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#PsychologySays We Value Memories

Tommy: Whatcha watching buddy? Let me see, why won’t you show me that video? Com’on This is getting weird!

Published on: Sep 29, 2015 at 11:24
Twitter: ChatobStewart: We value memories of some1 more than the actual person! So, we may miss the more, even if UR with them.²
Caption: Do you value good friends from a distance?

Psychology says” our quotes that have gone viral over the years and have been shared in so many different forms of social media–will make your head spin. The validity of many of these quotes have very hard to find…studies or original factual proof to back up the claim. So, in essence, they are more pop-culture and psychological fact. They are fun, but I think I will like to draw a few from time to time.

I started with last Mental Health Humor cartoon titled #Bipolar #Depressed Fake A Smile the psychology says quote was: psychology claims if you fake a smile actually boosts you; and psychology says  smiling even when you’re sad can improve mood because you are using muscles that trigger chemicals in your brain that tell you that you are happy.

In the above, Mental Health Humor cartoon, I added the Tweet within… actual psychology says quoted in the cartoon to help drive the point.

Now do I think memory is important? How true could this quote really be? Do you find yourself longing for the  good old days of a friendship even when you’re with the friend?  Remembering how things used to be or events of the past, things you used to do? What about our memories: why do some stay with us and others we seem to forget?

Ever wonder why some memories can stay vivid for years while others fade with time? The answer is emotion. Your memory will only hold on to new information (working memory) gained from your daily life for about five days (this is your short-term memory). Memories that are not emotionally significant are usually forgotten after this five-day waiting period (this is the time taken to transfer events from short to long term memory). The brain will learn or memorize all kinds of information with frequent repetition and constant use. However, if a memory containing only facts is not frequently used, the information slowly fades away. This is why you remember some events from the past with vivid detail, particularly the ones that were emotionally charged (like a favorite possession, an unjust punishment or first love).~¹ A. Karmin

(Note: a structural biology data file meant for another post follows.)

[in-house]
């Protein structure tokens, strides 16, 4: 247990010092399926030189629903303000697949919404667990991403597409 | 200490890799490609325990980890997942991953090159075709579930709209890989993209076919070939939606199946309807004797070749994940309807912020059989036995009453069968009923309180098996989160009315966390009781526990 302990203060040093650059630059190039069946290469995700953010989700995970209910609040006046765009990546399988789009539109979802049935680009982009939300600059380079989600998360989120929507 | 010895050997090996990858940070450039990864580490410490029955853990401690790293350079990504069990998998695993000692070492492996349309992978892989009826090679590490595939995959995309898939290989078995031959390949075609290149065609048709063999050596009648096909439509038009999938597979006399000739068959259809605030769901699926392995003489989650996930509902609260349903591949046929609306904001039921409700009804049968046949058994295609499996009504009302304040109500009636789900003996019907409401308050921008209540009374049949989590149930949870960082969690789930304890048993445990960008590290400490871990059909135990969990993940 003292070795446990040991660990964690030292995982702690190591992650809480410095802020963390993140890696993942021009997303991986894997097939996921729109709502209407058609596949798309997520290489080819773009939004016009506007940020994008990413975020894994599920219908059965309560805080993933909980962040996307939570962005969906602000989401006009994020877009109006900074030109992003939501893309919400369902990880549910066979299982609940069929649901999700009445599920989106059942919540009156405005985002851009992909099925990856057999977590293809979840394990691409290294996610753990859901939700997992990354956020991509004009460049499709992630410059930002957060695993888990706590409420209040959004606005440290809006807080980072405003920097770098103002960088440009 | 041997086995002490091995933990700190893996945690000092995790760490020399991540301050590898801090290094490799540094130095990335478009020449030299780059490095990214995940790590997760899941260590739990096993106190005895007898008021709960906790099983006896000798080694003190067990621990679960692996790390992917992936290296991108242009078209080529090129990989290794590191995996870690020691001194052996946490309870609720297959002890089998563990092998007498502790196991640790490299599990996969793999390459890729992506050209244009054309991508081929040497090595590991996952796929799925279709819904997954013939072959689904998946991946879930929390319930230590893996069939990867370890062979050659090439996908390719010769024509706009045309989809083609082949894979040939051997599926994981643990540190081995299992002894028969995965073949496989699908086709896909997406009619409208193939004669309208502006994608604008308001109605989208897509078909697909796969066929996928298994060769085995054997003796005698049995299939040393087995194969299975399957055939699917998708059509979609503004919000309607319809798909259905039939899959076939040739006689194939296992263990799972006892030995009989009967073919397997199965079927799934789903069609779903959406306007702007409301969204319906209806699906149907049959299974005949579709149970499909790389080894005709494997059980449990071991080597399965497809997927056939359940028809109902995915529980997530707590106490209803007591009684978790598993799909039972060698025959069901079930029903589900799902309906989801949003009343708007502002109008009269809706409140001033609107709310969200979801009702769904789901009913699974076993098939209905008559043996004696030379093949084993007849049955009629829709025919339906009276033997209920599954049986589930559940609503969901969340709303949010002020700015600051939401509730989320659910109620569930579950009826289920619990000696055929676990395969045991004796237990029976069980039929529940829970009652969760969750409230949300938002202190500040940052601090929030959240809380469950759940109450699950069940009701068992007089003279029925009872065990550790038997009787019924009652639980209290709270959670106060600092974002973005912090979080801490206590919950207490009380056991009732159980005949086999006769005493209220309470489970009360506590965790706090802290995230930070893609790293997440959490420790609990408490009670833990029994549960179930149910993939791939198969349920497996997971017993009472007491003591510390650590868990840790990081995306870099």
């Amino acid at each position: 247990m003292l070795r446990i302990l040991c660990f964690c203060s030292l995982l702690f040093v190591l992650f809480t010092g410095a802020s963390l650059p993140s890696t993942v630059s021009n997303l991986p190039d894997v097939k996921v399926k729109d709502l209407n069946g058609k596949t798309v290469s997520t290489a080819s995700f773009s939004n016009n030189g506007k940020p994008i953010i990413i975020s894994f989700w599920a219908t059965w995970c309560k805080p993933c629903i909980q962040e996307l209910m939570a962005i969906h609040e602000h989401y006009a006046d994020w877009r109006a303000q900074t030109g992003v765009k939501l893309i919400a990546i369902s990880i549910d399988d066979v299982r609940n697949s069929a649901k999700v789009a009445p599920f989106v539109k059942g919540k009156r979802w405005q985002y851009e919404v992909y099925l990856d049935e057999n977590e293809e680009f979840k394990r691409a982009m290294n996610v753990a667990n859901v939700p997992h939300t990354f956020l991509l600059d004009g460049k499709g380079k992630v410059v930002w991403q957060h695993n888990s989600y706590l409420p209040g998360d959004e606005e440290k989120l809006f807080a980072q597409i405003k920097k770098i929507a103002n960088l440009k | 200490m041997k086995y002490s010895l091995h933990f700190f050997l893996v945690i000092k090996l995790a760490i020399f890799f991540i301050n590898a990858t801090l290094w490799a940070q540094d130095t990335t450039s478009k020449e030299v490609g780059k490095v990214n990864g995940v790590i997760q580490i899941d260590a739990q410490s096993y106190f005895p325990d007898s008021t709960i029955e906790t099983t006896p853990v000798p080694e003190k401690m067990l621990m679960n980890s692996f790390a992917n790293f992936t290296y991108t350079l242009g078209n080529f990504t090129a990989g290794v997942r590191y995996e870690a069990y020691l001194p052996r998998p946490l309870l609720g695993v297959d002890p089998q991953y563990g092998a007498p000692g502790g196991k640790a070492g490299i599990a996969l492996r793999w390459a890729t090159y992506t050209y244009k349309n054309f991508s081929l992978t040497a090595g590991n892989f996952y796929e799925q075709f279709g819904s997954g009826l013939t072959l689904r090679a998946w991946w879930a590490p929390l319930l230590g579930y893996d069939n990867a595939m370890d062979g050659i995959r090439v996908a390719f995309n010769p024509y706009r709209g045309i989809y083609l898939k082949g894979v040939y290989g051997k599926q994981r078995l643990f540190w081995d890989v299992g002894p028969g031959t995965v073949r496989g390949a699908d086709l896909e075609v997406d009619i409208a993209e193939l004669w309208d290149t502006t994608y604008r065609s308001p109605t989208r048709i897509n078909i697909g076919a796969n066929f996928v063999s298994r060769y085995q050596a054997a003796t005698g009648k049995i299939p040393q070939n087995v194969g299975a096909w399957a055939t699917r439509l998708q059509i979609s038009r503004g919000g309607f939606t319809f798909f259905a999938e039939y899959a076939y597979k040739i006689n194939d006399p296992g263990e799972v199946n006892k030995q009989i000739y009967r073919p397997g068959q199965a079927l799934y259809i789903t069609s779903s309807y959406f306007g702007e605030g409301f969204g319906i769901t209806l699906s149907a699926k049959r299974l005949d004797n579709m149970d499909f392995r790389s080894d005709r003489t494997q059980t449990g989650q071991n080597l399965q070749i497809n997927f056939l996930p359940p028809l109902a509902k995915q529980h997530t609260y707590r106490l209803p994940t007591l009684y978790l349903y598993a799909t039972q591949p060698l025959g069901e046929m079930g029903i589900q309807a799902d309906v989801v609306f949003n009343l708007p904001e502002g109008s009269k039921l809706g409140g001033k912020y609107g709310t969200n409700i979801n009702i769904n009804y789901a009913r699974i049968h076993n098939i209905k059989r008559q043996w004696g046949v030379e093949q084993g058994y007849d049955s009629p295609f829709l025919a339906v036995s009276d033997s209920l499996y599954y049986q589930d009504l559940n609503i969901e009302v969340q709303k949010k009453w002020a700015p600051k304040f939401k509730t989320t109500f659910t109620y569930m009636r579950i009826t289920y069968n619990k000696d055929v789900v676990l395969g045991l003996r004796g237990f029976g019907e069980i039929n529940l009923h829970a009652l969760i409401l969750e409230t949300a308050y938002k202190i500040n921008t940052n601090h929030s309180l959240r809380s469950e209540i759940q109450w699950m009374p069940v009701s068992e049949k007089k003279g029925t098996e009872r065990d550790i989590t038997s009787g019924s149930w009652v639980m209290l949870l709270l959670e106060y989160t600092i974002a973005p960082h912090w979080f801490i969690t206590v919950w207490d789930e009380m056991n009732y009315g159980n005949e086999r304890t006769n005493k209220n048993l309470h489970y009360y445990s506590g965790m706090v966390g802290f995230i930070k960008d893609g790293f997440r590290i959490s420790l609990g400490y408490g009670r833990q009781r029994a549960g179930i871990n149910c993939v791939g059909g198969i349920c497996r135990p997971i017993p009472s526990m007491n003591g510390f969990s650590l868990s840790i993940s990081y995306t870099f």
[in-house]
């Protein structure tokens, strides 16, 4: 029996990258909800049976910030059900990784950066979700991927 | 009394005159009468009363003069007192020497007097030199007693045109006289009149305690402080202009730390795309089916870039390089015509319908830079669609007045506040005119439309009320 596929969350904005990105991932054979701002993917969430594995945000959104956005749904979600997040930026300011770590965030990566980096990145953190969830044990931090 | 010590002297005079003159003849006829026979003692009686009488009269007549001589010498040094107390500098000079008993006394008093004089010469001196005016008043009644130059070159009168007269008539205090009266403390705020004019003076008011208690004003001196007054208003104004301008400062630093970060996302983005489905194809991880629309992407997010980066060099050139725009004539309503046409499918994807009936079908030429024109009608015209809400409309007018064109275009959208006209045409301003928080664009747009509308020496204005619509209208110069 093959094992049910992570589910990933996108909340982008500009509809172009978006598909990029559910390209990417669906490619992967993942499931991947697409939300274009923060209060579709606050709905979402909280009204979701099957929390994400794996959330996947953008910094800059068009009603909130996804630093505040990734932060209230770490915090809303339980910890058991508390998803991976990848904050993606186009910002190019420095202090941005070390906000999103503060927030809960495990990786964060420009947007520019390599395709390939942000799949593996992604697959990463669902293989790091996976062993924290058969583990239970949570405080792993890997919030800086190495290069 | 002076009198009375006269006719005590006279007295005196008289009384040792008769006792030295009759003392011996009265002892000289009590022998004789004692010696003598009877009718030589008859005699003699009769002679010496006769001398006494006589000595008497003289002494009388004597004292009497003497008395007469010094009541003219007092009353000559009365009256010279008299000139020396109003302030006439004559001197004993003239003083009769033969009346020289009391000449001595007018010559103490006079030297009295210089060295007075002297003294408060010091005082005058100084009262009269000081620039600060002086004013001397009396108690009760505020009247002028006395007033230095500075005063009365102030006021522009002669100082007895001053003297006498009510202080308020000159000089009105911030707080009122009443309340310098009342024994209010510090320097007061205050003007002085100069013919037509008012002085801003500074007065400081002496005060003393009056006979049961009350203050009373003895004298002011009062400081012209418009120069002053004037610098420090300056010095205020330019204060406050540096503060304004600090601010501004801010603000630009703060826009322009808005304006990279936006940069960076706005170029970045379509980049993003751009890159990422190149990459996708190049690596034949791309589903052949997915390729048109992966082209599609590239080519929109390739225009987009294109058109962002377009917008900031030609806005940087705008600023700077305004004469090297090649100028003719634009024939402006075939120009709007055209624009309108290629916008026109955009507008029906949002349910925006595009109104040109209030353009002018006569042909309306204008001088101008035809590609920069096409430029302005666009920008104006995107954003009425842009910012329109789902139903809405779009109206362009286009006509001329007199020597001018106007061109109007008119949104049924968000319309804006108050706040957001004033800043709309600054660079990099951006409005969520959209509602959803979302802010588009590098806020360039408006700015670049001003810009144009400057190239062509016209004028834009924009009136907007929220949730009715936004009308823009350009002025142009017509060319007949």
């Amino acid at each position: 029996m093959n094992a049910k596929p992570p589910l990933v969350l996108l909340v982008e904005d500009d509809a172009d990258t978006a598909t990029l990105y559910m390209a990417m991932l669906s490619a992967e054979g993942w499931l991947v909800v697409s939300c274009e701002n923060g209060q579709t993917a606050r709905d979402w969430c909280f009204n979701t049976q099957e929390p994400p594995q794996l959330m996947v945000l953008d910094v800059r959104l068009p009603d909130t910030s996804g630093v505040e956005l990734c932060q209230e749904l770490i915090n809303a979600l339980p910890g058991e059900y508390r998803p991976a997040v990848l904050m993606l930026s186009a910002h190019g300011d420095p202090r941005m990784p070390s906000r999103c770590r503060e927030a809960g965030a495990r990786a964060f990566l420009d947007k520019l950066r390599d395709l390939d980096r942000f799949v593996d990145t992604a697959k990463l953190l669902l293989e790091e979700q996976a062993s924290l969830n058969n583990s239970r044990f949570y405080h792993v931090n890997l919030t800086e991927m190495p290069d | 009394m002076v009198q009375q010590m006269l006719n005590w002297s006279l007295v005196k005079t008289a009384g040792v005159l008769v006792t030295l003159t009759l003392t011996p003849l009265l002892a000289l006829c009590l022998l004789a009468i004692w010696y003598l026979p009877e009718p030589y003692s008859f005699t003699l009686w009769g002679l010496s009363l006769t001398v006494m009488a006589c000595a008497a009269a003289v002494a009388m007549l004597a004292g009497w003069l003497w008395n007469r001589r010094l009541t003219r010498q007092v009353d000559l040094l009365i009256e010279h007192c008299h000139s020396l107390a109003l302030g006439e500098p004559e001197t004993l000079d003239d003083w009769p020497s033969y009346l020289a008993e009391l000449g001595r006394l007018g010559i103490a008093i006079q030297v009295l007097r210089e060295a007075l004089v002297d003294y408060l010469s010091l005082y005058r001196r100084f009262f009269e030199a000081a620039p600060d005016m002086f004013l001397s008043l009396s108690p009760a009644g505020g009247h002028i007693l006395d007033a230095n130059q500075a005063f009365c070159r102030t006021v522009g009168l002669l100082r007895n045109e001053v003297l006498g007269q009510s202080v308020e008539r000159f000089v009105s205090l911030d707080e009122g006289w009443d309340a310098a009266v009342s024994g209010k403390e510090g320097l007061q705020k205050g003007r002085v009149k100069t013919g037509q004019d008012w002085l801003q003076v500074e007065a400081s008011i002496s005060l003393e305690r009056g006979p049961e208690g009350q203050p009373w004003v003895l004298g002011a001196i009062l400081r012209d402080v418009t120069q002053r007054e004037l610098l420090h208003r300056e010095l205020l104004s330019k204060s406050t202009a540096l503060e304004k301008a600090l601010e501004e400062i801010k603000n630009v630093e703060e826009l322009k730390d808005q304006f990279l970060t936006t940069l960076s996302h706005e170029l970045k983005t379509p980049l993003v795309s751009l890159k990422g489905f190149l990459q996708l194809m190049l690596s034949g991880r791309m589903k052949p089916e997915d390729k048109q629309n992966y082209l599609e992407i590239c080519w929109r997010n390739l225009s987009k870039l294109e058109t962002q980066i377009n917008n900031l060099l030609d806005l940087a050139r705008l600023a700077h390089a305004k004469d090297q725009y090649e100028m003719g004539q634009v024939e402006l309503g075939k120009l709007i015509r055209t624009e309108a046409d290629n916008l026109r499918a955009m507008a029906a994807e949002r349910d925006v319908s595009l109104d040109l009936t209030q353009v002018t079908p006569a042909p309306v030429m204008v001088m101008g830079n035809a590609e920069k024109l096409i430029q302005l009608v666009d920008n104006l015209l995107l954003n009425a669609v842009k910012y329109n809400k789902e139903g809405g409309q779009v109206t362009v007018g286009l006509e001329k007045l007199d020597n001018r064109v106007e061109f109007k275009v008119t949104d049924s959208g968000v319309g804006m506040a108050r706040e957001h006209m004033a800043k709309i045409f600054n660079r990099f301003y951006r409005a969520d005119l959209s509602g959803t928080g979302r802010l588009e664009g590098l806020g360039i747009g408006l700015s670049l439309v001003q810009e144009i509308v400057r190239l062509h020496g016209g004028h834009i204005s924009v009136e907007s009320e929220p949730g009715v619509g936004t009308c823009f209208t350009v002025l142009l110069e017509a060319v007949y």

So emotional memories are vivid for years, that seems to line up with “Psychology says We value memories of someone more than the actual person!”  Since there is an emotional connection linked to the memory (but fading over time) may be why people long for greener pastures.

How do you feel? Is the friend you’re with not the same as the friend you remember?  People change, we change, friendships change – but if you are living in the past friendship how fair is that to your so-called friend?

Yes, time spent with you and your friend can create a lasting bond that represents a good portion of life. Yes a true friend is someone you want to share everything with.

I read a bumper sticker the other day, that cracked me up. It’s a bit morbid but it really punches home point about friendship when it says:

Friends help you move, Real friends help you move bodies


Chato Stewart


¹ 9/28/2015 |Dwelling on the Past: How Emotions Shape Your Memory |

²#Psychologysays We value memories of some1 more than the actual person! So, We may miss the #memories more, even if UR with them.

— chatobstewart (@chatobstewart) September 29, 2015

#PsychologySays We Value Memories

Chato Stewart

Chato Stewart has a mission, to draw and use humor as a positive tool to live, to cope with the debilitating effects symptoms of mental illness. Chato Stewart is a Mental Health Hero and Advocate. Recovery Peer Specialist board-certified in Florida. Chato is the artist behind the cartoons series Mental Health Humor, Over-Medicated, and The Family Stew - seen here in his blog posts. The cartoons are drawn from his personal experience of living with bipolar disorder (and other labels). [email protected]

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APA Reference
Stewart, C. (2020). #PsychologySays We Value Memories. Psych Central. Retrieved on July 8, 2020, from


Last updated: 1 Jun 2020
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